When I finished reading Amy Wallace's manuscript, I knew it needed to be the next Accidental Technologist column. Amy's experience with users' constantly changing technology needs will resonate with all frontline librarians. Her library's response is a readily available but often overlooked technology and her advice will be of great use to libraries in their quest to provide access to a variety of computer peripherals, both cutting-edge and legacy. As promised in my first column, I have provided my thoughts on emerging (and retreating) technologies in the sidebar.--Editor.
OPen any glossy news magazine and you will find articles on all sorts of exciting technologies that are revolutionizing learning in our universities. The pervasive media coverage leads one to believe that every incoming student has a tablet PC, iPod, PDA, and cell phone that can do everything including cook dinner. Okay, maybe not actually cook dinner, but have it delivered to them from their favorite take-out place. Many of these technologies are portable and will no doubt turn up in libraries sooner than we think. Colby Riggs, in her two part Library Hi Tech News article, details a number of such technologies, including the SanDisk Folding Universal Serial Bus (USB)/SD Card; the Pupillo video camera for video calls; the Cellstik that backs up information stored on cell phones; the TuneBuckle tPod Nano Belt that serves as an iPod case while holding up your pants; the Thanko MP3 Watch that records and plays music; the U3 Smart Drive that stores Windows settings and applications for use on other PCs; and the Eyebud 800 that records images directly to an iPod. (1) Additional items can be found by browsing the latest editions of popular computer magazines. Some examples include the Pure Digital single-use camcorder, the SanDisk Cruzer Crossfire drive with preloaded interactive games, and the Young Micro USB 2.0 Adapter for using old 2 1/2-, 3 1/2-, or 5 1/4-inch drives. (2)
The pressure from our users to support these technologies is enormous. Shoham and Roitberg's study on the uses of public workstations concludes that "from the user's point of view, learning is not divided into library and non-library uses. For the benefit of the students, libraries should offer them all learning tools under one roof and in one workstation." (3) Academic libraries everywhere are scrambling to meet these demands either by launching new services or finding new ways to support these must-have technologies with existing services. This scrambling, however, is nothing new and not just reserved for academic libraries. Libraries have always had to grapple with implementing new technologies to support user demands. In some cases, decisions to provide support for a new hip technology has paid off, and in other cases libraries invest many dollars and work hours to find out a technology is passe just as it is implemented. Walk into any library and you are likely to see remnants of technologies past, including computer towers with out-of-order zip drives, specialized workstations languishing off in a corner, microform readers, or massive televisions occasionally used to view VHS tapes and DVDs.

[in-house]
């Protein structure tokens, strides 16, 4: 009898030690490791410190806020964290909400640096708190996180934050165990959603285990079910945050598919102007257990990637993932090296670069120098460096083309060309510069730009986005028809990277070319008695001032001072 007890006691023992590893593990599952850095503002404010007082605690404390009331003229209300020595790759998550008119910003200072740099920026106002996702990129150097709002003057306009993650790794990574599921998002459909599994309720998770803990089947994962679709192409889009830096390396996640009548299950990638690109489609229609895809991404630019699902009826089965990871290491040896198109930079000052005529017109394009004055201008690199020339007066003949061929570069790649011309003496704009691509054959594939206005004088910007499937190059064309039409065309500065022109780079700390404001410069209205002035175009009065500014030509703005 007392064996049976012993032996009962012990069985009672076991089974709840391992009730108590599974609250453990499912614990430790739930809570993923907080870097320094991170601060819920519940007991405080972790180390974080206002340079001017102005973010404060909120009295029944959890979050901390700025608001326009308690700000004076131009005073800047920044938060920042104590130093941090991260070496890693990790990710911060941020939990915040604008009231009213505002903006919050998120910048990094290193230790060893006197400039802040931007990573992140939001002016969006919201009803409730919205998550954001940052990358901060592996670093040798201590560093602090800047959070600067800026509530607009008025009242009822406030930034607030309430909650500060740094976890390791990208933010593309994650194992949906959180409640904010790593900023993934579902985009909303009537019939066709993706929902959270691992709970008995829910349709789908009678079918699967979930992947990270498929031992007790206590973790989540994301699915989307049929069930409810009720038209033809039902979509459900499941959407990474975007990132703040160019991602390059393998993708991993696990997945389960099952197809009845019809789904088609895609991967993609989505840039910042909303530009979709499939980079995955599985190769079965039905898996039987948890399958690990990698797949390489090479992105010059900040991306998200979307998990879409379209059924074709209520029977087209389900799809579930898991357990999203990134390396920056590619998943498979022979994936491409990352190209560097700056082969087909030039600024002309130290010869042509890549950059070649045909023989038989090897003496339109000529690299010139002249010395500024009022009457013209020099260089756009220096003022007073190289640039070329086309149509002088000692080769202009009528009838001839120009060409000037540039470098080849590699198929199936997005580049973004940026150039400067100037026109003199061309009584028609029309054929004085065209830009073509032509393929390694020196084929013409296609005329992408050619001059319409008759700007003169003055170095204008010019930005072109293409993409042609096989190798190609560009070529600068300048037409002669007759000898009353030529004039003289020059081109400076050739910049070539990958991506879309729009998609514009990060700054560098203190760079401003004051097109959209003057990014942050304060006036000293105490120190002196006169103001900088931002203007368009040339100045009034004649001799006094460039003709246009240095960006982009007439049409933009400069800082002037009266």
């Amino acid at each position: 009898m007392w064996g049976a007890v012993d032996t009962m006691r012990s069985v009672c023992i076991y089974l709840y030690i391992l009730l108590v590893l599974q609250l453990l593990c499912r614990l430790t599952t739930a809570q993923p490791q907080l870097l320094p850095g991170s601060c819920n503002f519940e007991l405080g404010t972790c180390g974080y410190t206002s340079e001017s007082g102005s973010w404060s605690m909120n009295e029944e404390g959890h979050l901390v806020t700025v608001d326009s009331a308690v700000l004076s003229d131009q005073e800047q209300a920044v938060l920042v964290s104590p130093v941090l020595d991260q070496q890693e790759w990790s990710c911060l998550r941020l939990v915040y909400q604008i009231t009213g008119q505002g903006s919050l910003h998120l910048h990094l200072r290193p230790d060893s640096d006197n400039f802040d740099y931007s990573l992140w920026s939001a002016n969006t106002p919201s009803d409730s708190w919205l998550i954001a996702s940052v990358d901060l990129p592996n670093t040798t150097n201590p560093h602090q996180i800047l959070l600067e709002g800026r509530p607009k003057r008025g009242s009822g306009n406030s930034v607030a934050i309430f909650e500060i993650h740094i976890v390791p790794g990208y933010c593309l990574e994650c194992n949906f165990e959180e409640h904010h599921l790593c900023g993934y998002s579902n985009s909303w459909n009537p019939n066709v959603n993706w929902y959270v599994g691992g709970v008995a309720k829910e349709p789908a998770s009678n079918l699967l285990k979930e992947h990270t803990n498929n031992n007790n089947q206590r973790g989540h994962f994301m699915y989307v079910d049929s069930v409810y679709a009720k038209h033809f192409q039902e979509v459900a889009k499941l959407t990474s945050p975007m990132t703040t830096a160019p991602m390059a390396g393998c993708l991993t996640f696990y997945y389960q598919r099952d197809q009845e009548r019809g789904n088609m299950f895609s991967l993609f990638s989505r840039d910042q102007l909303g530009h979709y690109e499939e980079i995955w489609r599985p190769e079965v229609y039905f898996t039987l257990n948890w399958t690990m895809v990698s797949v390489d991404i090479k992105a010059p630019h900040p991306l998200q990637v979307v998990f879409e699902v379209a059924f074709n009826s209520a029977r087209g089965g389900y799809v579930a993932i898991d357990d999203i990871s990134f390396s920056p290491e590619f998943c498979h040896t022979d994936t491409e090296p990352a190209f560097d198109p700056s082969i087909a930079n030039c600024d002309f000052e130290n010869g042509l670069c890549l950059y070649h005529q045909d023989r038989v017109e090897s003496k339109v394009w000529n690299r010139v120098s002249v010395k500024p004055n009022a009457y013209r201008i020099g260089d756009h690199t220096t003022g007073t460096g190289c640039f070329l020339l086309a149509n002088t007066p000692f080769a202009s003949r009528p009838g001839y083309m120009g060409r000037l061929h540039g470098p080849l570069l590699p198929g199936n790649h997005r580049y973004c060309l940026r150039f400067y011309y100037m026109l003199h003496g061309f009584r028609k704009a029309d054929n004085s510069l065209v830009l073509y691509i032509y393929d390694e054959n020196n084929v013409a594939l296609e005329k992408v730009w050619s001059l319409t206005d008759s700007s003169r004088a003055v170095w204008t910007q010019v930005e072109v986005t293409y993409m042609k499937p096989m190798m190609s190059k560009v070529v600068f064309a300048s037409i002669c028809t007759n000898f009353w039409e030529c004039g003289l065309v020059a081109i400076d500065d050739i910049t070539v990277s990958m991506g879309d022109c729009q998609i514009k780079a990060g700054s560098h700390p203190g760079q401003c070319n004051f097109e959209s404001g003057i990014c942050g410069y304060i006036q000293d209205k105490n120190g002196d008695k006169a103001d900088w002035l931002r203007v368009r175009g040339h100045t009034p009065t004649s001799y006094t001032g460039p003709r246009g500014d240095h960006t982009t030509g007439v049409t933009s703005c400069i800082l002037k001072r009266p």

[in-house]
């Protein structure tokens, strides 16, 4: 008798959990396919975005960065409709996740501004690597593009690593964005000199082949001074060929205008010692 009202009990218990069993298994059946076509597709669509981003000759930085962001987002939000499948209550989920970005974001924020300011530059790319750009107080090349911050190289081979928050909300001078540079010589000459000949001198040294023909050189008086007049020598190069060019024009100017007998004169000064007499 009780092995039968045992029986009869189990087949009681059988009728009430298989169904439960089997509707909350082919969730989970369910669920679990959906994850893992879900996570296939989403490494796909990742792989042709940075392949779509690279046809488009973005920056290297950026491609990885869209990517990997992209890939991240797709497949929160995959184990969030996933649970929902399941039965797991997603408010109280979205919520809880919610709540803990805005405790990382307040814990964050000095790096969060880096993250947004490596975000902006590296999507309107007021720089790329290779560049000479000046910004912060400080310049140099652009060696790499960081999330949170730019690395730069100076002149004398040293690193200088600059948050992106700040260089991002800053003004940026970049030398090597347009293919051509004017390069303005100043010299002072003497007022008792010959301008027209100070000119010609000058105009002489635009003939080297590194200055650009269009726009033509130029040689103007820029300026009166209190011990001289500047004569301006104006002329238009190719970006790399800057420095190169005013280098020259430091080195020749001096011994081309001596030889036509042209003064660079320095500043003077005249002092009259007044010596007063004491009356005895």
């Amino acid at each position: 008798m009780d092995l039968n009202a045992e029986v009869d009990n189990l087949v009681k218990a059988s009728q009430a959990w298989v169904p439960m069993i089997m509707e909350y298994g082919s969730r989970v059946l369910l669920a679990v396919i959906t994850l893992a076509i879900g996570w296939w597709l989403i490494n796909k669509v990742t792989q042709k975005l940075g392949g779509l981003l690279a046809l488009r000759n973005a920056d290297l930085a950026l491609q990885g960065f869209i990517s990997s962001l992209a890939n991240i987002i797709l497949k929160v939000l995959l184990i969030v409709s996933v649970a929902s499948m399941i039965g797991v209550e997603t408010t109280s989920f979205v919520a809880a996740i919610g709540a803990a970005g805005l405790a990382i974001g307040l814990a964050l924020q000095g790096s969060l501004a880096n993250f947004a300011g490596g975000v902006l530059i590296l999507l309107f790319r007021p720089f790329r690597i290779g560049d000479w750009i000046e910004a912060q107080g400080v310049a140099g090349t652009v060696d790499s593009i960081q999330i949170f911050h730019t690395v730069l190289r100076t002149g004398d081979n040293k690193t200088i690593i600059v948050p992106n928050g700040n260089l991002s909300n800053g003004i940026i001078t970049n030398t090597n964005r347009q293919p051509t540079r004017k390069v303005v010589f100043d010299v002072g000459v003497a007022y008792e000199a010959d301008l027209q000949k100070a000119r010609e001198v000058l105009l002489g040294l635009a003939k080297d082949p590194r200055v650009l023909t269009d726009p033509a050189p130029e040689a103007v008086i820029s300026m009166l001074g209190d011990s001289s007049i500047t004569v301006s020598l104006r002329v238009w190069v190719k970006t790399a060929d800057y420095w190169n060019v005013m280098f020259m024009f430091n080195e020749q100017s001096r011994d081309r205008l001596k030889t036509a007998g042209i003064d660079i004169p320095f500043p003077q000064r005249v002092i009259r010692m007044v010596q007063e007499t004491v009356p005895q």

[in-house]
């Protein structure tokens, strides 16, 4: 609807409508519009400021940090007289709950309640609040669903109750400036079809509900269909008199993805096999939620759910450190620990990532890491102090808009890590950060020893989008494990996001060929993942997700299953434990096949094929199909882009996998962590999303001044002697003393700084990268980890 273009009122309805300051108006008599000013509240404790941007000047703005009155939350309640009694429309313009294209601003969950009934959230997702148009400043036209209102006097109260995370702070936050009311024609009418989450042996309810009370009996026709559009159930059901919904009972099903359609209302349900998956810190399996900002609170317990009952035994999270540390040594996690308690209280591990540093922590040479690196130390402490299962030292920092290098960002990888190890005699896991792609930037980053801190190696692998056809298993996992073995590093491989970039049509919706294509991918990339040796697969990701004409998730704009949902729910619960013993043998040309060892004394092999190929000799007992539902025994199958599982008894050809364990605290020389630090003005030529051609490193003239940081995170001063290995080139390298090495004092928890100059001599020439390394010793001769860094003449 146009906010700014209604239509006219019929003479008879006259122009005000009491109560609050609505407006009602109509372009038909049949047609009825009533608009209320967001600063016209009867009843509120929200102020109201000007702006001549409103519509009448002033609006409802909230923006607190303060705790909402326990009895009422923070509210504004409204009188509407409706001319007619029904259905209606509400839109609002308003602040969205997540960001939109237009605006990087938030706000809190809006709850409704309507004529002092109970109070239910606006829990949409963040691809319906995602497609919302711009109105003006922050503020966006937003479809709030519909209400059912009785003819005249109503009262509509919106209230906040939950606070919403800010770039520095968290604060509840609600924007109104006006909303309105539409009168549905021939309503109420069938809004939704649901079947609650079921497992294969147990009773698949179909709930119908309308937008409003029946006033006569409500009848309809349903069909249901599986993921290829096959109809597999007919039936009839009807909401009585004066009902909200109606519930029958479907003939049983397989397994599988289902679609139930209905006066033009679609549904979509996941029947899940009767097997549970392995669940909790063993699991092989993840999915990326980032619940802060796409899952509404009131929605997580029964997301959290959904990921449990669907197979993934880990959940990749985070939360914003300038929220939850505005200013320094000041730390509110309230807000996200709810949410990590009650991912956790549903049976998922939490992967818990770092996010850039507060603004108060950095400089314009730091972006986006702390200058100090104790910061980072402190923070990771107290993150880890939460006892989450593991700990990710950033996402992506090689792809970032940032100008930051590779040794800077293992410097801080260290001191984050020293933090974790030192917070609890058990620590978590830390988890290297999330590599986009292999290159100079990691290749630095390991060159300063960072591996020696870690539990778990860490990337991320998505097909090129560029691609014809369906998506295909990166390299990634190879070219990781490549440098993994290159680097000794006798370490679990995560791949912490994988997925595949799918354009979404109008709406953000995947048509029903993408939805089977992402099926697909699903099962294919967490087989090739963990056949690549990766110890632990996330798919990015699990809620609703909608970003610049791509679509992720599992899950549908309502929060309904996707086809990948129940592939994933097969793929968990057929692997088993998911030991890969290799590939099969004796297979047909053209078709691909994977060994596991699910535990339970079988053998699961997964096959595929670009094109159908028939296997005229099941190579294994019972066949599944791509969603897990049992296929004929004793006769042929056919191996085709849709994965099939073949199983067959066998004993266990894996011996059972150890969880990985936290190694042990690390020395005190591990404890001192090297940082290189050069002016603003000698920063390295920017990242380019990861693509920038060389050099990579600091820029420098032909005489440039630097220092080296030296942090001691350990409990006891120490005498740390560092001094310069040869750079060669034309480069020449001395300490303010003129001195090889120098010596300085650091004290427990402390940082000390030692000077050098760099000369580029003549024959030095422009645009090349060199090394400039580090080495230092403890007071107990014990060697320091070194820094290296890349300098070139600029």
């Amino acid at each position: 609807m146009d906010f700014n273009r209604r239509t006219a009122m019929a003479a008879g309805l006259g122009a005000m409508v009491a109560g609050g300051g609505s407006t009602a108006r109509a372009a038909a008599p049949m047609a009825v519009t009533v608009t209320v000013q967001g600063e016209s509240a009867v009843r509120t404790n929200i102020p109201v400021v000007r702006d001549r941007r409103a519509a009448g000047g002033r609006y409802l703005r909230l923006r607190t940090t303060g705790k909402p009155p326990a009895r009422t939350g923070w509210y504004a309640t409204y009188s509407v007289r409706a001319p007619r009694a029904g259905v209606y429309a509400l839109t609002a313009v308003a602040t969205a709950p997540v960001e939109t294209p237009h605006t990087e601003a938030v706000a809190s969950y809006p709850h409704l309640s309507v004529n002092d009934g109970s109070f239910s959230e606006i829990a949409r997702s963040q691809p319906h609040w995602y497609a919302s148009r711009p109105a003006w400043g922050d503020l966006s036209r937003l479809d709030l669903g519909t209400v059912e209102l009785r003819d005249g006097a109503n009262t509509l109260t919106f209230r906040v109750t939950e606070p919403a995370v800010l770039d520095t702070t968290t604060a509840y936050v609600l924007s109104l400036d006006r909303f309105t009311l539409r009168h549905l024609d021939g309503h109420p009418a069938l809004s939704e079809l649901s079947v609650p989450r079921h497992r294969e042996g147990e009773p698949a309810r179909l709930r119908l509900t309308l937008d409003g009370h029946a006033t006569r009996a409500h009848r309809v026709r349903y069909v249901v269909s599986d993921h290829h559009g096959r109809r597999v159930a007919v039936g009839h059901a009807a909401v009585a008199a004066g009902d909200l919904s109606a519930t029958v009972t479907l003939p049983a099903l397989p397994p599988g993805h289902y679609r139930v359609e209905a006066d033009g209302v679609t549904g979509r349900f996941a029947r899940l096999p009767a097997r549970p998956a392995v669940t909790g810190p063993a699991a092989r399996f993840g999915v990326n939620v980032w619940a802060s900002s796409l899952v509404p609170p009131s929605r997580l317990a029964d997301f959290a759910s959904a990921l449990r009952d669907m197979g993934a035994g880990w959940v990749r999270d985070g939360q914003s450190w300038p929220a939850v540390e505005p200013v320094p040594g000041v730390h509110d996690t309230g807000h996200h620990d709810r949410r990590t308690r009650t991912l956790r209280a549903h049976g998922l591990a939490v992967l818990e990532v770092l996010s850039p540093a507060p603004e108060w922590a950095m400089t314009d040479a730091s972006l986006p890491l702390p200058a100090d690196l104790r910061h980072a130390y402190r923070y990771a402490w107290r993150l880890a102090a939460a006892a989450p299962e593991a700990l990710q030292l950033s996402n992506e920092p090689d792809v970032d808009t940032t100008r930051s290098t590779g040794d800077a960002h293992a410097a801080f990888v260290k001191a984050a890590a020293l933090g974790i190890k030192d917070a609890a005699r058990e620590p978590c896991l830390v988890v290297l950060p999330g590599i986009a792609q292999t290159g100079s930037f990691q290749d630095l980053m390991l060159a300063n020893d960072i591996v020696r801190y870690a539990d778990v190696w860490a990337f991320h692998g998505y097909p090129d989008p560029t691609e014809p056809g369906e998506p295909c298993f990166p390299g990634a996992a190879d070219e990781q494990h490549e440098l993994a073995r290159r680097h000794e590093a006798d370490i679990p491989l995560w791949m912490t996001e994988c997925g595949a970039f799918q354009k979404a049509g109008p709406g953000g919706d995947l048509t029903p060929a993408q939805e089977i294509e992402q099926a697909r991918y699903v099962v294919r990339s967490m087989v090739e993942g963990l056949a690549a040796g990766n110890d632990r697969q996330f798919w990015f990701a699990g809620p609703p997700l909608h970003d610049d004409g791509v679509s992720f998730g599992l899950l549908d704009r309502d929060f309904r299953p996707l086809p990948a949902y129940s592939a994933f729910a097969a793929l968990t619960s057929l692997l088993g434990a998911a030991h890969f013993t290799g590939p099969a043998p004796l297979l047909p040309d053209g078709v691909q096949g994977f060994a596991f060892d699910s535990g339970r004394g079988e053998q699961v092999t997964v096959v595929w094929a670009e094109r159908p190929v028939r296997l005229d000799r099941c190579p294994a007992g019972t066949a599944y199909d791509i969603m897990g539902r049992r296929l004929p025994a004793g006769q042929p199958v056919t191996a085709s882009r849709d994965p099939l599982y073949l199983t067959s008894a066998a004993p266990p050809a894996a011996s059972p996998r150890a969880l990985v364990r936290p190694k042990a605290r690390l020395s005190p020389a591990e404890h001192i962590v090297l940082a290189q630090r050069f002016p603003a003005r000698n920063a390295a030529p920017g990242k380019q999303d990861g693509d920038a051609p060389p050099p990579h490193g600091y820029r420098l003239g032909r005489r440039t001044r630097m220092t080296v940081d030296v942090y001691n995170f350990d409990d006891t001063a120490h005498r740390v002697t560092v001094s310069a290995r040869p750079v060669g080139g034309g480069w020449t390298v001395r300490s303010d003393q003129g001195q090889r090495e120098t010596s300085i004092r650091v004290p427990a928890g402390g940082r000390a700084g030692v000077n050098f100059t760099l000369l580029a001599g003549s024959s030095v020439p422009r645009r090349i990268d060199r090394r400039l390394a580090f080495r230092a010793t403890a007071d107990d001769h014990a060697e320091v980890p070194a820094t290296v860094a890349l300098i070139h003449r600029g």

LIMITS OF TRADITIONAL PUBLIC WORKSTATION PLANNING
Because it seems like libraries are always playing catch-up, it might be a good time for them to revisit how they interface with emerging and legacy technologies in general, instead of considering each individual technology or groups of similar technologies as they come along. To do this requires libraries to rethink the concept of the public workstation. The ideal public workstation has been a one-stop shop that allows all users to accomplish any desired function without waiting. Library Technology Reports notes that "public workstations in the library tend to offer the following features: access to the library catalog, access to Web-based electronic resources, access to CD-ROM-based electronic resources, productivity software, and e-mail and instant messaging." (4) To help with planning, the same report also encourages libraries to gather formal or informal statistics on things like the total number of workstations, number of sessions per workstation per time period, sessions per type of user, applications accessed and number of sessions per application, measurements of activity, and pages printed per workstation. (5) Although the report is four years old, the planning model presented is not much different than ones presented today or even ten years ago.
The typical result of workstation …